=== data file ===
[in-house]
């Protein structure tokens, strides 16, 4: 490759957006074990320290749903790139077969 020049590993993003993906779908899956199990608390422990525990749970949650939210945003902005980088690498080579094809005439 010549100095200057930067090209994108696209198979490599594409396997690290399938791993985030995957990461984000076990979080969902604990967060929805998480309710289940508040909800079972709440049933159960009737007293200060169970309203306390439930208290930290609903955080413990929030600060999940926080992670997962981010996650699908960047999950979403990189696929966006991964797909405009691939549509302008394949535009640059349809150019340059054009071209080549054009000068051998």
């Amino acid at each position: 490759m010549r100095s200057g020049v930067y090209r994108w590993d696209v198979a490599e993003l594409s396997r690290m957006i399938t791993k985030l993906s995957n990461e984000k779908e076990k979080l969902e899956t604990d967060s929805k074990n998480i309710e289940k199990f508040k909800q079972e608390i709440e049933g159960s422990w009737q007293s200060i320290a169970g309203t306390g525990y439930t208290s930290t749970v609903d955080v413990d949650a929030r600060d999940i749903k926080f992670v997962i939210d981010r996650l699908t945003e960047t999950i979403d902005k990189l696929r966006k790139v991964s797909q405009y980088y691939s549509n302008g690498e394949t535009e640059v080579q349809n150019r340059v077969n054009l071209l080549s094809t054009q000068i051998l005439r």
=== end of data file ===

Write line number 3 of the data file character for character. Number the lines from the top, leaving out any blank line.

């Amino acid at each position: 490759m010549r100095s200057g020049v930067y090209r994108w590993d696209v198979a490599e993003l594409s396997r690290m957006i399938t791993k985030l993906s995957n990461e984000k779908e076990k979080l969902e899956t604990d967060s929805k074990n998480i309710e289940k199990f508040k909800q079972e608390i709440e049933g159960s422990w009737q007293s200060i320290a169970g309203t306390g525990y439930t208290s930290t749970v609903d955080v413990d949650a929030r600060d999940i749903k926080f992670v997962i939210d981010r996650l699908t945003e960047t999950i979403d902005k990189l696929r966006k790139v991964s797909q405009y980088y691939s549509n302008g690498e394949t535009e640059v080579q349809n150019r340059v077969n054009l071209l080549s094809t054009q000068i051998l005439r």